Alexandra Feodorovna's Imperial Easter Eggs - The Maple Room Corner Cabinet

Maple Room
(Photo courtesy wiki - Click here for a large version)

So often I have looked at the above photo of Empress Alexandra's Imperial Easter Eggs displayed in the corner cabinet of the famous Maple Room* in the Alexander Palace. To see the Eggs where they were put by their owner is really special.

I love the photo too for the magnificent portraits on both sides of the cabinet by Friedrich August Von Kaulbach (1850–1920) of the four beautiful Grand Duchesses, and the portraits of the Tsar and Alexei the heir; this sure is the Empress' corner!

It is a sad photo too for when the Imperial family were exiled in 1917 [4], they took these portraits with hem on their journey and we all know what faith awaited them there...

So much already is written about this Maple Room, this corner, this cabinet. Even the Eggs inside the cabinet are identified with more or less success. Just for myself I wanted once and for all to determine which Imperial Easter Eggs were displayed in the cabinet. I could guess but I love to have proof!

Alexandra Feodorovna received 20 Imperial Easter Eggs, starting in 1895 with the Rosebud Egg and ending in 1916 with the Steel Military Egg. Here below are pictured all twenty Eggs.

Rosebud Egg
Egg with Revolving Miniatures
Coronation Egg
Lilies of the Valley Egg
Madonna lily Clock Egg
1895
1896
1897
1898
1899
Trans-siberian Railway Egg
Flower Basket Egg
Clover Leaf Egg
Peter the Great Egg
Moscow Kremlin Egg
1900
1901
1902
1903
1906
Rose Trellis Egg
Alexander Palece Egg
Standart Egg
Colonnade Egg
15th Anniversary Egg
1907
1908
1909
1910
1911
Tsarevich Egg
Tercentenairy Egg
Mosaic Egg
Red Cross Tryptich Egg
Steel Military Egg
1912
1913
1914
1915
1916

Winter Palace

We know from an inventory of articles belonging to Their Imperial Majesties, compiled by Her Imperial Majesty's Inspector of Premises of the Imperial Winter Palace, N. Dementiev, that on the 10th of April 1909, the following ten Imperial Easter Eggs were present in the Corner showcase between the door leading into the bedroom and the window in the Winter Palace. [1]

First shelf from top:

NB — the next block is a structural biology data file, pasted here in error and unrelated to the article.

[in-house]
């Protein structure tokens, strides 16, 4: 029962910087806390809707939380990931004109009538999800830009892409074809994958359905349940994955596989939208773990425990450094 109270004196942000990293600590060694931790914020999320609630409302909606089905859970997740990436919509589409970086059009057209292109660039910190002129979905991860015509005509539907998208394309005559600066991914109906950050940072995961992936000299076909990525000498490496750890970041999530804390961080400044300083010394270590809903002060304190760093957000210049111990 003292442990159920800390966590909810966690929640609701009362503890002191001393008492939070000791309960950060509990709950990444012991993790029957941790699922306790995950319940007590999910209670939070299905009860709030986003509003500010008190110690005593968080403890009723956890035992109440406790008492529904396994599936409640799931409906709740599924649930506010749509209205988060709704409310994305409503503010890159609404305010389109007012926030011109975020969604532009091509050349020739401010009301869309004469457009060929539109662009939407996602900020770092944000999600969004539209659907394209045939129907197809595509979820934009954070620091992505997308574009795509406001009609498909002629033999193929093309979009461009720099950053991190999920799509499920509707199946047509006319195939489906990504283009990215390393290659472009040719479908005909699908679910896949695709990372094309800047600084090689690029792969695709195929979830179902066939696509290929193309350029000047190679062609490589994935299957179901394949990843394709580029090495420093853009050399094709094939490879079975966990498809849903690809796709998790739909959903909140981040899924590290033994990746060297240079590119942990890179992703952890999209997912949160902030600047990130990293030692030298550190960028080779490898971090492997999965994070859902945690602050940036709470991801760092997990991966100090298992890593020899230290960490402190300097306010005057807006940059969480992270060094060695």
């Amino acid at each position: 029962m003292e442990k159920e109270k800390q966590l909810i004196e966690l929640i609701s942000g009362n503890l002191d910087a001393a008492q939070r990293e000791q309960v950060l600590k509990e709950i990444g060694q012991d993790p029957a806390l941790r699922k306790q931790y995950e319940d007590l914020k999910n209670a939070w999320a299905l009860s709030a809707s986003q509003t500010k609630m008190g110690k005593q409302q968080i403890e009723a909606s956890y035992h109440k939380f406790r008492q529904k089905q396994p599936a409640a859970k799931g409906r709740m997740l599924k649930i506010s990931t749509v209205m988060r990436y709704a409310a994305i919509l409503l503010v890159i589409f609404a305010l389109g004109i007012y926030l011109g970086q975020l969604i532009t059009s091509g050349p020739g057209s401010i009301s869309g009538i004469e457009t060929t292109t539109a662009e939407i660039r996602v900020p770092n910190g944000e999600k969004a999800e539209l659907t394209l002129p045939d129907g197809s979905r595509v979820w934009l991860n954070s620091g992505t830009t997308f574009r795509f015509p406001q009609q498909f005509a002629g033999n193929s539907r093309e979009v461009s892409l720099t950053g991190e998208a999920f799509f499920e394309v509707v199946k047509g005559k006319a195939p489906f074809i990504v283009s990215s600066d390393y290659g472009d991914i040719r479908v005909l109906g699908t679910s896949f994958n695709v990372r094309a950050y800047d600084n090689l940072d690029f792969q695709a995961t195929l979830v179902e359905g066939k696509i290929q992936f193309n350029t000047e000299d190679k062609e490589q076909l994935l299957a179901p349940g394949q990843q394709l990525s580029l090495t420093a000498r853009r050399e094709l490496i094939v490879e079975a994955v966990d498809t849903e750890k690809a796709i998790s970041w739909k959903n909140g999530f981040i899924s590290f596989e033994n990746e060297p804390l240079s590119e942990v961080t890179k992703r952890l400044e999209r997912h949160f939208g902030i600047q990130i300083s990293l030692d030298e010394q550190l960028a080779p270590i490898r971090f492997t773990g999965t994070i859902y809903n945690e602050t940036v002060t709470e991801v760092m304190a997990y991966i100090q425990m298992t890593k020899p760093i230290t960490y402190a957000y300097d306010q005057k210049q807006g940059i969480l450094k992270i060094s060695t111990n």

Trans-siberian Railway Egg Lilies of the Valley Egg 1897 coachClover Leaf Egg Egg with Revolving Miniatures
Second shelf from top:
Madonna lily Clock EggPeter the Great EggRosebud EggCoronation EggFlower Basket Egg
Bottom shelf:
Rose Trellis Egg

Short and sweet, the first nine Eggs 1895 - 1903, plus the 1907 Rose Trellis Egg. There is of course, no way for us to know why i.e. the 1906 Kremlin Egg was not also housed in the Winter Palace. These Eggs were (still?) in the Winter Palace when in May 1917 they were consigned to the Office of H.I.M. Cabinet. [2]

Alexander Palace

Back to the Alexander Palace. The above photo of the Maple Room is said [3] to be made circa 1914. We clearly see the 1913 Romanov Tercentenary Egg, so we know that this photo was made after Easter 1913.

We do not know however, if the photo was made before or after Easter 1914 when the Empress received the 1914 Mosaic Egg. So by the time the photo was made, Empress Alexandra had received either 17 or 18 Eggs. The ten in the Winter Palace and the seven or eight Eggs below. Eggs for the years 1915 and 1916 still had to come.

Moscow Kremlin Egg
Alexander Palece Egg
Standart Egg
Colonnade Egg
15th Anniversary Egg
1906
1908
1909
1910
1911
Tsarevich Egg
Tercentenairy Egg
Mosaic Egg
1912
1913
1914

From an unfortunately very grainy enlargement we can none the less clearly identify six of the seven Eggs in the cabinet. Those on the lowest shelf can only be from left to right, the 1908 Alexander Palace Egg, the 1909 Standart Egg and either the 1912 Tsarevich Egg or the 1914 Mosaic Egg.

Maple Room

First shelf from top:
Colonnade Egg
Second shelf from top:
15th Anniversary EggMoscow Kremlin EggTercentenairy Egg
Bottom shelf:
Alexander Palece EggStandart EggTsarevich Egg

The Alexander Palace Egg is 11 cm in height, the Tsarevich Egg is 12,5 cm and the Mosaic Egg 9,5 cm. As the right Egg on the lowest shelf in the photo is at least as big (if not bigger) as the Alexander Palace Egg, only the Tsarevich Egg fits here.

Done!

* In Fabergé literature this room is very often misidentified as the Mauve and or Lilac Room.

[1] Fabergé, Proler and Skurlov, The Fabergé Imperial Easter Eggs, 1997, appendix 3, page 253.
[2] Ibid.
[3] Pfeifer Swezey, Nicholas and Alexandra - At home with the Last Tsar and His Family - Treasures from the Alexander Palace, 2004, 11.
[4] Alexander Palace Discussion Forum - Retrieved June 20, 2016

---

Now that the Empress Alexandra Feodorovna's Eggs have their own page, Empress Marie's Eggs deserve one too.

Next Empress Marie Feodorovna's Imperial Easter Eggs (in progress)

 

 


AW - Page made June 20, 2016

Page updated: September 22, 2016